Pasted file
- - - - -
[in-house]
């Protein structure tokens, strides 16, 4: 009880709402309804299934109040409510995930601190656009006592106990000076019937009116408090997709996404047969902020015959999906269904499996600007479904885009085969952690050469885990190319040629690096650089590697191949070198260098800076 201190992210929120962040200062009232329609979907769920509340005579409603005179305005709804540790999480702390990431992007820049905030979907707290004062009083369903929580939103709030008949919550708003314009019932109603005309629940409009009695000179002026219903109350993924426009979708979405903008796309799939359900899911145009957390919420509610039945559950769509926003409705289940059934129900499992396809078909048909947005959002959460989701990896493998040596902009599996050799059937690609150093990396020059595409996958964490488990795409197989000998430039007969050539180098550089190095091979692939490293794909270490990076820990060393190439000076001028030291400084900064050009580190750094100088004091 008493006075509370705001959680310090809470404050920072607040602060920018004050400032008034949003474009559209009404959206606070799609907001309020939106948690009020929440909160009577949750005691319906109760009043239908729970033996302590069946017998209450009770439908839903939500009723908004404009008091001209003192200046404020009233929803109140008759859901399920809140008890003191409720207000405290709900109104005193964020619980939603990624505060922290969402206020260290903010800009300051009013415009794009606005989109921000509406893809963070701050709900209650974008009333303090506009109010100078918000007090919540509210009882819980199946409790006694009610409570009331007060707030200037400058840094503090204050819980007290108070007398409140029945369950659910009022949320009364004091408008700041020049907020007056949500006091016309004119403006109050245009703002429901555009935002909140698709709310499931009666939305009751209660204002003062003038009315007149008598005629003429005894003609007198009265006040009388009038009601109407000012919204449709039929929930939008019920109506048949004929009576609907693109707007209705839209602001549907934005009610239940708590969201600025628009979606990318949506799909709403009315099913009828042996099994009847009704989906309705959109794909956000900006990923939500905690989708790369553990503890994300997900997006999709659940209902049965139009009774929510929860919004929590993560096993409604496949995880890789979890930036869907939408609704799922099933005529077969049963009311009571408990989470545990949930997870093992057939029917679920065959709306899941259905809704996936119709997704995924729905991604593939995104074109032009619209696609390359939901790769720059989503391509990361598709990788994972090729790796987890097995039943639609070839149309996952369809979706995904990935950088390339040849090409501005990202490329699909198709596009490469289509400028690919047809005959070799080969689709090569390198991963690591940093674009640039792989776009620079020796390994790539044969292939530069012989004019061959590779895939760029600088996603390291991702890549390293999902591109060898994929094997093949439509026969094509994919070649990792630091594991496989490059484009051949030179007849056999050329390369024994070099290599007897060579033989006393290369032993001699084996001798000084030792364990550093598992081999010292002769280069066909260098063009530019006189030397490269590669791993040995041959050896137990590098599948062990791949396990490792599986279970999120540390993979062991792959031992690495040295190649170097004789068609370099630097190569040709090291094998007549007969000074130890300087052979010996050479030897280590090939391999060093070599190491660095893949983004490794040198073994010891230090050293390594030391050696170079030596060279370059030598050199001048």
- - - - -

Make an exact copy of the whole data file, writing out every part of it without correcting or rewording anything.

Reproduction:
[in-house]
């Protein structure tokens, strides 16, 4: 009880709402309804299934109040409510995930601190656009006592106990000076019937009116408090997709996404047969902020015959999906269904499996600007479904885009085969952690050469885990190319040629690096650089590697191949070198260098800076 201190992210929120962040200062009232329609979907769920509340005579409603005179305005709804540790999480702390990431992007820049905030979907707290004062009083369903929580939103709030008949919550708003314009019932109603005309629940409009009695000179002026219903109350993924426009979708979405903008796309799939359900899911145009957390919420509610039945559950769509926003409705289940059934129900499992396809078909048909947005959002959460989701990896493998040596902009599996050799059937690609150093990396020059595409996958964490488990795409197989000998430039007969050539180098550089190095091979692939490293794909270490990076820990060393190439000076001028030291400084900064050009580190750094100088004091 008493006075509370705001959680310090809470404050920072607040602060920018004050400032008034949003474009559209009404959206606070799609907001309020939106948690009020929440909160009577949750005691319906109760009043239908729970033996302590069946017998209450009770439908839903939500009723908004404009008091001209003192200046404020009233929803109140008759859901399920809140008890003191409720207000405290709900109104005193964020619980939603990624505060922290969402206020260290903010800009300051009013415009794009606005989109921000509406893809963070701050709900209650974008009333303090506009109010100078918000007090919540509210009882819980199946409790006694009610409570009331007060707030200037400058840094503090204050819980007290108070007398409140029945369950659910009022949320009364004091408008700041020049907020007056949500006091016309004119403006109050245009703002429901555009935002909140698709709310499931009666939305009751209660204002003062003038009315007149008598005629003429005894003609007198009265006040009388009038009601109407000012919204449709039929929930939008019920109506048949004929009576609907693109707007209705839209602001549907934005009610239940708590969201600025628009979606990318949506799909709403009315099913009828042996099994009847009704989906309705959109794909956000900006990923939500905690989708790369553990503890994300997900997006999709659940209902049965139009009774929510929860919004929590993560096993409604496949995880890789979890930036869907939408609704799922099933005529077969049963009311009571408990989470545990949930997870093992057939029917679920065959709306899941259905809704996936119709997704995924729905991604593939995104074109032009619209696609390359939901790769720059989503391509990361598709990788994972090729790796987890097995039943639609070839149309996952369809979706995904990935950088390339040849090409501005990202490329699909198709596009490469289509400028690919047809005959070799080969689709090569390198991963690591940093674009640039792989776009620079020796390994790539044969292939530069012989004019061959590779895939760029600088996603390291991702890549390293999902591109060898994929094997093949439509026969094509994919070649990792630091594991496989490059484009051949030179007849056999050329390369024994070099290599007897060579033989006393290369032993001699084996001798000084030792364990550093598992081999010292002769280069066909260098063009530019006189030397490269590669791993040995041959050896137990590098599948062990791949396990490792599986279970999120540390993979062991792959031992690495040295190649170097004789068609370099630097190569040709090291094998007549007969000074130890300087052979010996050479030897280590090939391999060093070599190491660095893949983004490794040198073994010891230090050293390594030391050696170079030596060279370059030598050199001048």